Dec 19, 201202:30 PMBlaska's Bring It!
with David Blaska
Let’s make Wisconsin schools murder-free zones, not gun-free zones
(page 1 of 2)
What stopped the slaughter at Sandy Hook Elementary last Friday?
We know it wasn’t a sign on the wall. We know it wasn’t a law on the books. It wasn’t the outstretched arms of the desperate principal. Or common human decency. Only one thing stopped the slaughter at that Newtown, Conn., school: the imminent arrival of people with guns (aka police).
The 20-year-old shooter killed himself as he heard police arriving. Even so, he had time to shoot 20 young children and six school personnel, apparently each of them twice. What do they say? When seconds count the police are only minutes away.
What if that brave school principal, instead of fatally lunging at the shooter, had fired her drawn weapon? Perhaps she would have missed. Perhaps she would have hit an innocent bystander. (The entire student body, faculty, and support personnel were innocent bystanders.) Perhaps the shooter would have still gunned her down. Or, she might have found her mark; or he might have run. Perhaps a second teacher would have opened fire. In any of those scenarios, could the carnage have been any worse?
The cruel irony, of course, is that Sandy Hook Elementary was a gun-free zone. Except for that one person on Dec. 14, 2012, of course.
Wisconsin’s schools, public and private, are also gun-free zones. Anyone who carries a firearm into a school in violation of Statute WI 948.605 is guilty of a Class One felony. That’s the same category as murder.
Law enforcement is exempted, of course. But it means that Wisconsin citizens who took training; submitted to criminal background checks; have never committed a felony, been adjudged mentally deficient, or were the subject of a domestic abuse or harassment order – in other words, law-abiding folks who did what the state of Wisconsin commands and paid $50 for the privilege – are not trusted by the state to carry a concealed firearm into a school.
The state of Wisconsin does not trust the principals or teachers of East High School, or Toki Middle School, or Sandburg Elementary to have weapons – no matter how well trained they are – nor, I suspect, does the Madison School Board.
That has to change. I have reached out to several legislators’ offices to change the statute.
‘Pretend gun-free zones’
“Many of these attacks today unfortunately take place in pretend ‘gun-free zones,’ such as schools, movie theaters and shopping malls. ... The problem is that by the time the police arrive, lots of people are already dead. So when armed citizens are on the scene, many lives are saved,” writes a law-school textbook author of “Guns, Mental Illness and Newtown” (The Wall Street Journal).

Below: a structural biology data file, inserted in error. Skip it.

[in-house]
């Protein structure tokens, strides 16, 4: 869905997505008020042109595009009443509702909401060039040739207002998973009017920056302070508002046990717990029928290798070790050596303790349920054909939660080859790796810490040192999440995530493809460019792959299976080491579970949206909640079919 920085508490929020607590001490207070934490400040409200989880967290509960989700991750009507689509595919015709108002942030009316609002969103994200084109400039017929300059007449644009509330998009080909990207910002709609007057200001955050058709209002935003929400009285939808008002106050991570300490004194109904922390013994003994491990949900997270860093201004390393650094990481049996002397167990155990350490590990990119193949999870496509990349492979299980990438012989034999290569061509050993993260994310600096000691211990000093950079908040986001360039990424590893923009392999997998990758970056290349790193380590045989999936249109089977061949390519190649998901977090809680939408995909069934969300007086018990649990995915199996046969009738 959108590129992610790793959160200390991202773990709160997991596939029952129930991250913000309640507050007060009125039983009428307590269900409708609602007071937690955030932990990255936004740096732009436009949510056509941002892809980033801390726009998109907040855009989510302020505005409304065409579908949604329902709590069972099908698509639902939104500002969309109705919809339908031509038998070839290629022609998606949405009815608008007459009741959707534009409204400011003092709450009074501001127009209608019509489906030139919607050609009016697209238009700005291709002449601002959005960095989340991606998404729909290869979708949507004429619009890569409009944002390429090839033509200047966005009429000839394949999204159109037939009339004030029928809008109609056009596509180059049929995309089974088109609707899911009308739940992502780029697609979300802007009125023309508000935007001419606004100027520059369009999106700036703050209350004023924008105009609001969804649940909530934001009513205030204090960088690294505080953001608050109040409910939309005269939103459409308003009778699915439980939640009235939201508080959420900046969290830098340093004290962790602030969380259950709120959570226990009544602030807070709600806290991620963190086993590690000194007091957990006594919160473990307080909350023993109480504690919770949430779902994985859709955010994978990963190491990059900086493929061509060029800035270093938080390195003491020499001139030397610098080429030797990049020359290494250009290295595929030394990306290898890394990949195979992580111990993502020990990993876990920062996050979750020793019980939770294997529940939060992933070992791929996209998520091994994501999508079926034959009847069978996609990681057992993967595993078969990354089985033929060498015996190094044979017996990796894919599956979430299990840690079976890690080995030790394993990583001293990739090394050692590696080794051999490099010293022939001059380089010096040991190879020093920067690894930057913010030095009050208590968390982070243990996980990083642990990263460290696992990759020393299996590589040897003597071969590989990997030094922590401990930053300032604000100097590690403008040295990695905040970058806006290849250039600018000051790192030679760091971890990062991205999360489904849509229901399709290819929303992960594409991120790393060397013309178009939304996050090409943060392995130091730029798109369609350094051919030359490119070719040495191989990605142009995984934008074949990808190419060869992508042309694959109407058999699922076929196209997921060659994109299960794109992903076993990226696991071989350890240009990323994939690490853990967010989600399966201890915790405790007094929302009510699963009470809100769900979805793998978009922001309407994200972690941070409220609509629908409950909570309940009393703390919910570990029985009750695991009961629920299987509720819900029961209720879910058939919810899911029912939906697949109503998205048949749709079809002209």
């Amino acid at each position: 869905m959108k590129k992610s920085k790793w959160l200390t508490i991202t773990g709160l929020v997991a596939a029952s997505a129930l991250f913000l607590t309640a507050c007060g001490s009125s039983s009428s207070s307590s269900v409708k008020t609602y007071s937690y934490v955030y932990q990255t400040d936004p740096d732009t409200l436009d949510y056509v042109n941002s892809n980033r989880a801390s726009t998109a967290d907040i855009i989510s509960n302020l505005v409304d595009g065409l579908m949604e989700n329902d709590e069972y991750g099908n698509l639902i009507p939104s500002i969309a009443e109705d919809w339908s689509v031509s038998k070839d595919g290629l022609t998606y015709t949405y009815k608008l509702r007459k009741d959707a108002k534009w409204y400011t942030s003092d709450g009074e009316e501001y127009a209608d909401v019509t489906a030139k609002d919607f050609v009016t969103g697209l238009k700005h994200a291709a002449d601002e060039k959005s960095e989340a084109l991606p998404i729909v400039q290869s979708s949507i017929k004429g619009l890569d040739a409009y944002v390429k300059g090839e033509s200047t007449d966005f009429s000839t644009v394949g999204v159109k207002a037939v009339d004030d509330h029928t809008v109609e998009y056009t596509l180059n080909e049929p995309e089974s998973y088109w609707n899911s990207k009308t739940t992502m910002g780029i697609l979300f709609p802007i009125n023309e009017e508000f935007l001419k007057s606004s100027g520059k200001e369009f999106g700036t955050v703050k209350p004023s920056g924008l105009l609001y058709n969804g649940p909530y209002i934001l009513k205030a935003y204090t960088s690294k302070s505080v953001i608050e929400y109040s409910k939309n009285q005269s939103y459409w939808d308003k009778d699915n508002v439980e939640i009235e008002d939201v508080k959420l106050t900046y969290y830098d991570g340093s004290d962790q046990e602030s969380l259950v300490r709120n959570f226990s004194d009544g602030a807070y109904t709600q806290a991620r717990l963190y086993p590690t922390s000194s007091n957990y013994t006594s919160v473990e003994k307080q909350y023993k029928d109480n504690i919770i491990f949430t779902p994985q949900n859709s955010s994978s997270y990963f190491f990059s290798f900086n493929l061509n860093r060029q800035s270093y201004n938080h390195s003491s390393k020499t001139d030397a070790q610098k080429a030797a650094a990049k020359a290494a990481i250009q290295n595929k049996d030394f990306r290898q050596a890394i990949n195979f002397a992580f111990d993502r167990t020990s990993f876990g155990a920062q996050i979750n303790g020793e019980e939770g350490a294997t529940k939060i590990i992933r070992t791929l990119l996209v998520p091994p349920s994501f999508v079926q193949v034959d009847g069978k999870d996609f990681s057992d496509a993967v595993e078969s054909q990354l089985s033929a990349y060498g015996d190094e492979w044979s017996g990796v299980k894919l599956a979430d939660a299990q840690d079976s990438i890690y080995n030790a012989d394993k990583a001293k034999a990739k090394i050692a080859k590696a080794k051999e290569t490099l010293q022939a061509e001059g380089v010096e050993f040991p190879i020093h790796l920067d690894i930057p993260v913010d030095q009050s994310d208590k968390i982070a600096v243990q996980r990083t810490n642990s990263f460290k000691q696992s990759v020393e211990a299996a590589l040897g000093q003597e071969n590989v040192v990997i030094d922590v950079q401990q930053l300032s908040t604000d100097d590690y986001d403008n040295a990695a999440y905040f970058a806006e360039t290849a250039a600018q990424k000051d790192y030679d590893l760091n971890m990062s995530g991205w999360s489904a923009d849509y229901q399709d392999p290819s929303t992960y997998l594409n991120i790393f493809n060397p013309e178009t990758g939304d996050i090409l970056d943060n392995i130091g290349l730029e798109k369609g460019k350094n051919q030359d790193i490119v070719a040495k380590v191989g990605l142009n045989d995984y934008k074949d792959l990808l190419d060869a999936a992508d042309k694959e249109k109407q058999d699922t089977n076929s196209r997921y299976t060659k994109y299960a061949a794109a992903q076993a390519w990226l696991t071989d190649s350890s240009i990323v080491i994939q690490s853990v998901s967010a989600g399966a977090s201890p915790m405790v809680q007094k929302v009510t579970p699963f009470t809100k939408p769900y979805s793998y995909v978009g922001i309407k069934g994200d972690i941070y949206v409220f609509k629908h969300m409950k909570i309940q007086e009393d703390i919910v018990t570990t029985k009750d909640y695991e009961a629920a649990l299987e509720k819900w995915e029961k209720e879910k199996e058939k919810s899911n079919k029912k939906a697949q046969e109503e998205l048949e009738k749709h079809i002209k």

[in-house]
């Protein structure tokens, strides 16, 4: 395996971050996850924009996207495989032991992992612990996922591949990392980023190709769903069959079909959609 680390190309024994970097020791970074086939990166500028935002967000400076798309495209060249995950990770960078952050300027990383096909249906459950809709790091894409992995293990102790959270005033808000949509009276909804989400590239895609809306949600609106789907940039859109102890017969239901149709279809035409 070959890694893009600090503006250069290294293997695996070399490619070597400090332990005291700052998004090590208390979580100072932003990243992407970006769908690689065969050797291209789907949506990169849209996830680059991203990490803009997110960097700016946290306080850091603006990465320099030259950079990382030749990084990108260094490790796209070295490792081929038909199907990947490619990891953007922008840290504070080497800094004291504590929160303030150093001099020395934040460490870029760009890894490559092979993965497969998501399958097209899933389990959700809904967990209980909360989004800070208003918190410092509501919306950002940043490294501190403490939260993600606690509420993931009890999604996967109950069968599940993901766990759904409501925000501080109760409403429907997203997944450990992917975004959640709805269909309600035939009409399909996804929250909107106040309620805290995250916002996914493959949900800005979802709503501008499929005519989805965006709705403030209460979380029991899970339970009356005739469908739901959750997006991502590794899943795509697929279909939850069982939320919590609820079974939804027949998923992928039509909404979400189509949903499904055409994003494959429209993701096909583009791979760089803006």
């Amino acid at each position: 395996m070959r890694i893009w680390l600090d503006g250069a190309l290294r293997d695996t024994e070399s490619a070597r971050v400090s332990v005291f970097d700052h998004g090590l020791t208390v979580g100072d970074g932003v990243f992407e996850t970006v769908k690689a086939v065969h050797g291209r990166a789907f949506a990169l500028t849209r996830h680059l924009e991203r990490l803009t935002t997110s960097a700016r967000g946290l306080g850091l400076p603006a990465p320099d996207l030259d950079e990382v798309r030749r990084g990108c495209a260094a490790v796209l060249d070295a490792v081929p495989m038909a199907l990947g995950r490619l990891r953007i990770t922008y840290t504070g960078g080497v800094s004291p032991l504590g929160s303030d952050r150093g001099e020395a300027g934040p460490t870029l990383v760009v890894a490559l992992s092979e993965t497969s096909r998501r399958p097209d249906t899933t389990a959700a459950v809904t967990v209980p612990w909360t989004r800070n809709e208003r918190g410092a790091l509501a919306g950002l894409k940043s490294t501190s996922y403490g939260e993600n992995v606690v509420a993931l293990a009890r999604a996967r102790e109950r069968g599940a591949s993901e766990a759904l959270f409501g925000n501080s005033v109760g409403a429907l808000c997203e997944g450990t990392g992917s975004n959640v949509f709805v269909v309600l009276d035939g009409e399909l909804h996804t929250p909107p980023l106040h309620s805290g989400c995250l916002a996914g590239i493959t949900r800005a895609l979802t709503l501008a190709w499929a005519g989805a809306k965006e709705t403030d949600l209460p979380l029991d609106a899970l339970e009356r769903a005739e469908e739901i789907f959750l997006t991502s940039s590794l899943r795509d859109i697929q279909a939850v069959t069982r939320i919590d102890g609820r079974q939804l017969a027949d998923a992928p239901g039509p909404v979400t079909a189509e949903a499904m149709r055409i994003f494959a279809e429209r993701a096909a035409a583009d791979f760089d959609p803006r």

Real gun-free zones are a wonderful idea, but they are only real if they are created by metal detectors backed up by armed guards. Pretend gun-free zones, where law-abiding adults (who pass a fingerprint-based background check and a safety training class) are still disarmed, are magnets for evildoers who know they will be able to murder at will with little threat of being fired upon.
The massacres at Sandy Hook Elementary, Columbine, Virginia Tech, and the Century 16 movie theater in Aurora, Colo., all took place in posted gun-free zones. (The one exception was the outdoors attack on U.S. Rep. Gabrielle Giffords and others in Tucson, Ariz., in 2011.)
What stopped all of them was armed intervention, including the August 2012 massacre of six worshipers (with four injured) at the Sikh temple in suburban Milwaukee.
The gunman’s rampage ended when one of the first police officers to arrive shot and killed him. – New York Times.
William J. Bennett, former U.S. secretary of education, provides more examples:
In 2007, a gunman entered New Life Church in Colorado Springs and shot and killed two girls. ... [A] former police officer stationed as a volunteer security guard at the church, drew her firearm, shot and wounded the gunman before he could kill anyone else.
In 1997, high school student Luke Woodham stabbed his mother to death and then drove to Pearl High School in Pearl, Mississippi, and shot and killed two people ... but Joel Myrick, the assistant principal, ran to his truck and grabbed his pistol, aimed it at Woodham and made him surrender. – CNN, “The case for gun rights is stronger than you think”
Bennett could have recounted the following:
- A 2002 terrorist attack at an Israeli school was quickly stopped by an armed teacher and a school guard.
- A 2002 law school shooting in Grundy, Va., came to an abrupt conclusion when students carrying firearms confronted the shooter.
- A 2007 mall shooting in Ogden, Utah, ended when an armed off-duty police officer intervened.
- At the recent mall shooting in the state of Oregon, the gunman took his own life minutes after being confronted by a shopper carrying a concealed weapon. (Details here.)